One Central Pennsylvania mother who complied with her daughter's school's policy requiring random urinalysis testing now wants to know at what point is it too much. As it was reported today in Penn Live, Kristin Cassell wants to know why her ten-year-old daughter Natalie was pulled from class three times this year to take a drug test. Natalie attends Susquenita Middle School which provides instruction for students in grades 5-8, and by participating in the school-sponsored Family and Consumer Science Club, she is subject to random testing for illegal drugs. Because participation in extracurricular activities is considered a privilege, the Pennsylvania School Boards Association said schools can require mandatory drug testing to participate in sports and other clubs. Cassell thinks it is ridiculous that the taxpayers footed the three $45 urinalysis bills so that a fifth grade girl could go to meetings for a club she enjoys. Susquenita's Superintendent said that students said that a computer program is used to select the student's and that the more activities the student participates increases the frequency of testing.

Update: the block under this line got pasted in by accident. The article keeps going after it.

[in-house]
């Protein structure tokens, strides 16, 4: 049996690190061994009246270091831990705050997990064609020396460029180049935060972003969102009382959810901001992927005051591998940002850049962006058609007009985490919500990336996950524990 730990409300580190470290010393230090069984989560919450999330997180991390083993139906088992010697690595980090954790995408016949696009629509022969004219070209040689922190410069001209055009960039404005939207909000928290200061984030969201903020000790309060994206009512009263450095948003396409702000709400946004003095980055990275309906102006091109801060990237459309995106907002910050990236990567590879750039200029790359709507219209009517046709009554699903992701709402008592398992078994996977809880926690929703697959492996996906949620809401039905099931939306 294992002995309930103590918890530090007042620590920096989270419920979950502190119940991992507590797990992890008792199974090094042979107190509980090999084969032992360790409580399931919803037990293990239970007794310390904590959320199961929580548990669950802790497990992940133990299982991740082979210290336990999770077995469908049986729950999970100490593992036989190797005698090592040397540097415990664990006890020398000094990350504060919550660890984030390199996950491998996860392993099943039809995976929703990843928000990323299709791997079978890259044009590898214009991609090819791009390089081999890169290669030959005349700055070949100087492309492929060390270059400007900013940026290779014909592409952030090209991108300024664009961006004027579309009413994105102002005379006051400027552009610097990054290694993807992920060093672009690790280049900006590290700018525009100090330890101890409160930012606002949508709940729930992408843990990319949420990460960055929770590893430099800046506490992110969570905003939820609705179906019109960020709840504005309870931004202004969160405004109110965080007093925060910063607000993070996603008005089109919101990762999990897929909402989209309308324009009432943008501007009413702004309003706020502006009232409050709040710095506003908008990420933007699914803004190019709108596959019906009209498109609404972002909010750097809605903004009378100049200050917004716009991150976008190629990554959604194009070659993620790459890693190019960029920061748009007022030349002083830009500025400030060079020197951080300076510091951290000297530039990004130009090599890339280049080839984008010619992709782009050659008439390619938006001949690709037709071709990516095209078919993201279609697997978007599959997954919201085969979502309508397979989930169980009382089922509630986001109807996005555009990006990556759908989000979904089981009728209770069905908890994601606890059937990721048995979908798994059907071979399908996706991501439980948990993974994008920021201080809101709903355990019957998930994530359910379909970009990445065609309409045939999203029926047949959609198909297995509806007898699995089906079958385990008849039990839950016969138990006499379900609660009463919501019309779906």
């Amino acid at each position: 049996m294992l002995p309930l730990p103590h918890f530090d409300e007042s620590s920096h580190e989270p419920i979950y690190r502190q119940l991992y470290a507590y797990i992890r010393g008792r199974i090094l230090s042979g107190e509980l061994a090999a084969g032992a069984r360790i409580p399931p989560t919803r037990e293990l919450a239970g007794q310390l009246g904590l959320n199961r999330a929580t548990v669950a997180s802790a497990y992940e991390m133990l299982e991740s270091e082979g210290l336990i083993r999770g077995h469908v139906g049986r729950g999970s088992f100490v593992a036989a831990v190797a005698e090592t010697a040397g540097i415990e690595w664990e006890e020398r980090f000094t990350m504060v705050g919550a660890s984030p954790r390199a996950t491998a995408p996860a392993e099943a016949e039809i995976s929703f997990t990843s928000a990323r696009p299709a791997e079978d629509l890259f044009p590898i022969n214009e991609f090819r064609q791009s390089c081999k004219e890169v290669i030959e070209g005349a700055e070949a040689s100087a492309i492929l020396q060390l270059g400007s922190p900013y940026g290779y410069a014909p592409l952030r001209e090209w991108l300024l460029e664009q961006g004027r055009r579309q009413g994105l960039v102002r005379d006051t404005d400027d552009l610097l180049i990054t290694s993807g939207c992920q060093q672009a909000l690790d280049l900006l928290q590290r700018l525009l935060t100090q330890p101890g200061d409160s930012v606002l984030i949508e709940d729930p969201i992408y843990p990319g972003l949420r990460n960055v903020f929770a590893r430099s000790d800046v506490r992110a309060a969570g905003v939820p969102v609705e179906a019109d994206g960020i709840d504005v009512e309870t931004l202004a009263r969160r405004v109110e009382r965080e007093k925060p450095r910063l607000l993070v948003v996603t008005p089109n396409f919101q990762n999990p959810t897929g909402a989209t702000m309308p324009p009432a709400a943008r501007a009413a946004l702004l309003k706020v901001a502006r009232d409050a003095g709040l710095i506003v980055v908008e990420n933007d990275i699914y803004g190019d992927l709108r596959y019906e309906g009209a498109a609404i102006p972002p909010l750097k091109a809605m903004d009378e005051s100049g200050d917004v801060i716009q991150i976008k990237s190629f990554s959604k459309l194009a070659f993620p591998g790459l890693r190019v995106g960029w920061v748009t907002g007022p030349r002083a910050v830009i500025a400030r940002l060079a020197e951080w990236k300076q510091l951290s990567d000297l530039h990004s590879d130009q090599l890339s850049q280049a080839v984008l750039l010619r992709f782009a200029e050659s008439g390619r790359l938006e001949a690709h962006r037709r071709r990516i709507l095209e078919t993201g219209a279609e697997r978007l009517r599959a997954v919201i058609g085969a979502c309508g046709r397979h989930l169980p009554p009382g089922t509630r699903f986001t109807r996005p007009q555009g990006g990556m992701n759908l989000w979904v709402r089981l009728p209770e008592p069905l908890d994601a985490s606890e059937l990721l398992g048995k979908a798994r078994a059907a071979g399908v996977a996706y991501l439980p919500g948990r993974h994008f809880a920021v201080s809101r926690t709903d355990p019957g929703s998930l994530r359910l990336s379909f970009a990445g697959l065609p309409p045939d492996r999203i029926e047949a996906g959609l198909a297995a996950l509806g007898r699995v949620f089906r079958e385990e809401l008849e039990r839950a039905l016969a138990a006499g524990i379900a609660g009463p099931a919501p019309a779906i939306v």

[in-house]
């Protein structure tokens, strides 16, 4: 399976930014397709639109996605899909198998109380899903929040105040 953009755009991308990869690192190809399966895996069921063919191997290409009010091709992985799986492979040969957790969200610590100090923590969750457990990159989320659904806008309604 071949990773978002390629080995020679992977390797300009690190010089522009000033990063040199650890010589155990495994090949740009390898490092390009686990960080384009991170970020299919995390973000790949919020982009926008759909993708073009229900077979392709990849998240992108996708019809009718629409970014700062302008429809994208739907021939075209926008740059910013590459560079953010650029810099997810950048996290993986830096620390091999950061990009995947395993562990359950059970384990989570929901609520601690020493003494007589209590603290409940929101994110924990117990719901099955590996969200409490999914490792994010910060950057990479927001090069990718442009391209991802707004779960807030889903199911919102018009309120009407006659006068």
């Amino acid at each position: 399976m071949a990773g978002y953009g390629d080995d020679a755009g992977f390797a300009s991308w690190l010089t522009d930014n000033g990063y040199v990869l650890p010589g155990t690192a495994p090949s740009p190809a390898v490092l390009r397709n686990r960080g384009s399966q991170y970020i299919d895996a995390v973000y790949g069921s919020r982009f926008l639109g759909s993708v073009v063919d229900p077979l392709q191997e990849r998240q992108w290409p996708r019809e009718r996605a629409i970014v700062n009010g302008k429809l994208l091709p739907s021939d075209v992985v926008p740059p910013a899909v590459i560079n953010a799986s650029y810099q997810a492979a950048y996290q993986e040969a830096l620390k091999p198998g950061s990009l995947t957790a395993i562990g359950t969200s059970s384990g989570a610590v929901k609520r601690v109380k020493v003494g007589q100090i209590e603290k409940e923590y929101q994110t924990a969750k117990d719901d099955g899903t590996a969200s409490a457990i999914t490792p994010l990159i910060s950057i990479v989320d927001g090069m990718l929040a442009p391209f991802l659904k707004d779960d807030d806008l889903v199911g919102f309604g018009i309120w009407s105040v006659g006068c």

One of the freedoms granted to citizens through the U.S. Constitution is the right to be protected from unreasonable searches. Originating in English Common Law under the belief that a man's home is his castle, the Fourth Amendment states that people have the right "to be secure in their persons, houses, papers, and effects, against unreasonable searches and seizures, shall not be violated, and no Warrants shall issue, but upon probable cause, supported by Oath or affirmation, and particularly describing the place to be searched, and the persons or things to be seized." What this means in practical terms is that government employees do not have the right to search a person's body, home, or possessions. In other words, it is reasonable for a person to expect to have a right to privacy. For example, a police officer must have probable cause to believe that the person they stopped committed the crime. Without a search warrant, the police cannot enter a person's home that is unless they can look through an open window and see the evidence in plain view.